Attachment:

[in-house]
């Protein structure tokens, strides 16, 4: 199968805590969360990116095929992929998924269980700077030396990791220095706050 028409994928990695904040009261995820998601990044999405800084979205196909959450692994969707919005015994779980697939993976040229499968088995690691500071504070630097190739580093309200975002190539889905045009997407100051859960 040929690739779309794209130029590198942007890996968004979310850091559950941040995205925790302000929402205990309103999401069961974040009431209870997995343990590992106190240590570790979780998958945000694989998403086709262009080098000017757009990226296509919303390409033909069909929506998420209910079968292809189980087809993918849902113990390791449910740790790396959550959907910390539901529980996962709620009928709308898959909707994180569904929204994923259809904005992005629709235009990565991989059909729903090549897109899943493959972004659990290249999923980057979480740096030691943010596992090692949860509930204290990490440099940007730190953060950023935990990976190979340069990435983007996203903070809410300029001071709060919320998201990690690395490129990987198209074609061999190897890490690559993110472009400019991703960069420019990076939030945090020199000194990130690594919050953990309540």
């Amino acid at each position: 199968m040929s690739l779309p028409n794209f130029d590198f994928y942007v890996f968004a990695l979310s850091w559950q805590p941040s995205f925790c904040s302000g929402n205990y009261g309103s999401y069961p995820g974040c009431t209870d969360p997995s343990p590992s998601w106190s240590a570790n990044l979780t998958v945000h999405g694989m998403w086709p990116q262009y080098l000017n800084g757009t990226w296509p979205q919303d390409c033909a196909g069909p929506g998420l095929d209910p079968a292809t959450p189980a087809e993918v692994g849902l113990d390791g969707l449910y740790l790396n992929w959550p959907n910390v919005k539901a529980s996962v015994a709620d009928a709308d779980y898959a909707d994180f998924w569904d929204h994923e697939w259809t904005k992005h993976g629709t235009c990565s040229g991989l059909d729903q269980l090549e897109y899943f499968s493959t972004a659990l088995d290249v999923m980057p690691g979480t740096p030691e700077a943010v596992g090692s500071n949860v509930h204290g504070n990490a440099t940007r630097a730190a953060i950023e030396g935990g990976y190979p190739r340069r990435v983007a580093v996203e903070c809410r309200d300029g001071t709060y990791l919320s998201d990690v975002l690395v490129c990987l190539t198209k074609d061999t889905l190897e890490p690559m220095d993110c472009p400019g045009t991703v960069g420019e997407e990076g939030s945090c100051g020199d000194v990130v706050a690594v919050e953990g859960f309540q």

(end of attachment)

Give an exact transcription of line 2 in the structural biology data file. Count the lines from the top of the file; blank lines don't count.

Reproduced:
């Protein structure tokens, strides 16, 4: 199968805590969360990116095929992929998924269980700077030396990791220095706050 028409994928990695904040009261995820998601990044999405800084979205196909959450692994969707919005015994779980697939993976040229499968088995690691500071504070630097190739580093309200975002190539889905045009997407100051859960 040929690739779309794209130029590198942007890996968004979310850091559950941040995205925790302000929402205990309103999401069961974040009431209870997995343990590992106190240590570790979780998958945000694989998403086709262009080098000017757009990226296509919303390409033909069909929506998420209910079968292809189980087809993918849902113990390791449910740790790396959550959907910390539901529980996962709620009928709308898959909707994180569904929204994923259809904005992005629709235009990565991989059909729903090549897109899943493959972004659990290249999923980057979480740096030691943010596992090692949860509930204290990490440099940007730190953060950023935990990976190979340069990435983007996203903070809410300029001071709060919320998201990690690395490129990987198209074609061999190897890490690559993110472009400019991703960069420019990076939030945090020199000194990130690594919050953990309540």